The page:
the country, the intensity of their distribution determined by local
topography and the nature of the agricultural system prevalent within the
region. In some areas of dispersed settlement they were the predominant
settlement form; elsewhere they existed alongside, or were components of more
nucleated settlement patterns. The sites of many farmsteads have been
occupied down to the present day but others were abandoned as a result of, for
example, declining economic viability, enclosure or emparkment, or epidemics
like the Black Death. Farmsteads are a common and long-lived monument type;
the archaeological deposits on those which were abandoned are often well-
preserved and provide important information on regional and national
settlement patterns and farming economies, and on changes in these through
time.
In the medieval period there was a communal system of agriculture based on
large, unenclosed open arable fields. These large fields were subdivided into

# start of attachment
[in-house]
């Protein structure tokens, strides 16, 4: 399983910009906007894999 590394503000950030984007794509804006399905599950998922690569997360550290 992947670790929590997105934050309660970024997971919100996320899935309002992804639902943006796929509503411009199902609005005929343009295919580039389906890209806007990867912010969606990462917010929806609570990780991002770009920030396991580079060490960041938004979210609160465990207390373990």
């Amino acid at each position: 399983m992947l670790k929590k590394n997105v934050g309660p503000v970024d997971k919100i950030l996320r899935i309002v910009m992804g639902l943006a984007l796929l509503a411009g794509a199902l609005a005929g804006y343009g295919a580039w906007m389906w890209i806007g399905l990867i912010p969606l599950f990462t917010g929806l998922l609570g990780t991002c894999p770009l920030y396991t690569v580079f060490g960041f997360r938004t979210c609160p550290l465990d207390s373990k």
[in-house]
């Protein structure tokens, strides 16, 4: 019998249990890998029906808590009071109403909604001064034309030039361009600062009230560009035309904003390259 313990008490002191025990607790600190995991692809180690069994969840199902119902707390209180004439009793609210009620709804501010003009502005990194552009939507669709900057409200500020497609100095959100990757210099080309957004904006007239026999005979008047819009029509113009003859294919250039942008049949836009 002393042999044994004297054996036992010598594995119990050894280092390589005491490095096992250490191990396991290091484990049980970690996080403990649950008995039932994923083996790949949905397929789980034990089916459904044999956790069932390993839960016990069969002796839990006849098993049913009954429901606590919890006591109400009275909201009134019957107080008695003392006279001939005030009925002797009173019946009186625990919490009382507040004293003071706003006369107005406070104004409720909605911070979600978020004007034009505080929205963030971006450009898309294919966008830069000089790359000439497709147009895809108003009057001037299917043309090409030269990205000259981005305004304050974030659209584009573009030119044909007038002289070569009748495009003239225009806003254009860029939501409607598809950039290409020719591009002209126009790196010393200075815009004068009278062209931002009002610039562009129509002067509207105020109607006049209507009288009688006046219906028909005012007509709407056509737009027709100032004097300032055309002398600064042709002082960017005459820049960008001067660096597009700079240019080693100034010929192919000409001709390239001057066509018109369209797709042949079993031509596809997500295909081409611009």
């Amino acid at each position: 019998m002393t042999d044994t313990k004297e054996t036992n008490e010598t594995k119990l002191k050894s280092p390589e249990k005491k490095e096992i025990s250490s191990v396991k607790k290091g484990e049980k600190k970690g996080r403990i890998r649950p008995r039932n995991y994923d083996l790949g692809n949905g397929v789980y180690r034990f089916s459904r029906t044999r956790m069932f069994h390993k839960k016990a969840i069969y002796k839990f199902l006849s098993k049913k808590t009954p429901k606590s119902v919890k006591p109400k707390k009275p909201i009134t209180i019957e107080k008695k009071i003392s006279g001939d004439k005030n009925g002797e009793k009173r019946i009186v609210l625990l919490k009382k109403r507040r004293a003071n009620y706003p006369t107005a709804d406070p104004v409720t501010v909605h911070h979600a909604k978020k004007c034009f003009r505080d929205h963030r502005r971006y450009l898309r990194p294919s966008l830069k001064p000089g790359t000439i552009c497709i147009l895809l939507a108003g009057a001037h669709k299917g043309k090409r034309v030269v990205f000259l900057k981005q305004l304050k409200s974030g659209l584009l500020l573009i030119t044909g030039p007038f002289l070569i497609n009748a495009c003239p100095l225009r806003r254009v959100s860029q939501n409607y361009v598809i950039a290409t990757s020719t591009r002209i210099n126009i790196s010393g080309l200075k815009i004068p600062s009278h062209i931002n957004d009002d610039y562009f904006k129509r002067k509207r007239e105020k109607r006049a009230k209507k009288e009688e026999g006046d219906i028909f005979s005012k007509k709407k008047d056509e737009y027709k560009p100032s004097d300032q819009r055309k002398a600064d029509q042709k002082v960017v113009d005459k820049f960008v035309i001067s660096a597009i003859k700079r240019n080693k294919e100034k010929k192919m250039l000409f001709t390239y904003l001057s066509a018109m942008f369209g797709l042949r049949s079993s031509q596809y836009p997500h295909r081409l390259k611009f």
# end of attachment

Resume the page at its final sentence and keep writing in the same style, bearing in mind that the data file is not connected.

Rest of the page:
strips(known as landes) which were allocated to individual tenants. The
cultivation of these strips with heavy ploughs pulled by oxen-teams produced
long, wide ridges, and the resultant 'ridge and furrow' where it survives is
the most obvious physical indication of the open field system. Individual
strips or landes were laid out in groups known as furlongs defined by terminal
headlands at the plough turning-points and lateral grass balks. Furlongs were
in turn grouped into large open fields. Well-preserved ridge and furrow,
especially in its original context adjacent to village and farmstead
earthworks, is both an important source of information about medieval agrarian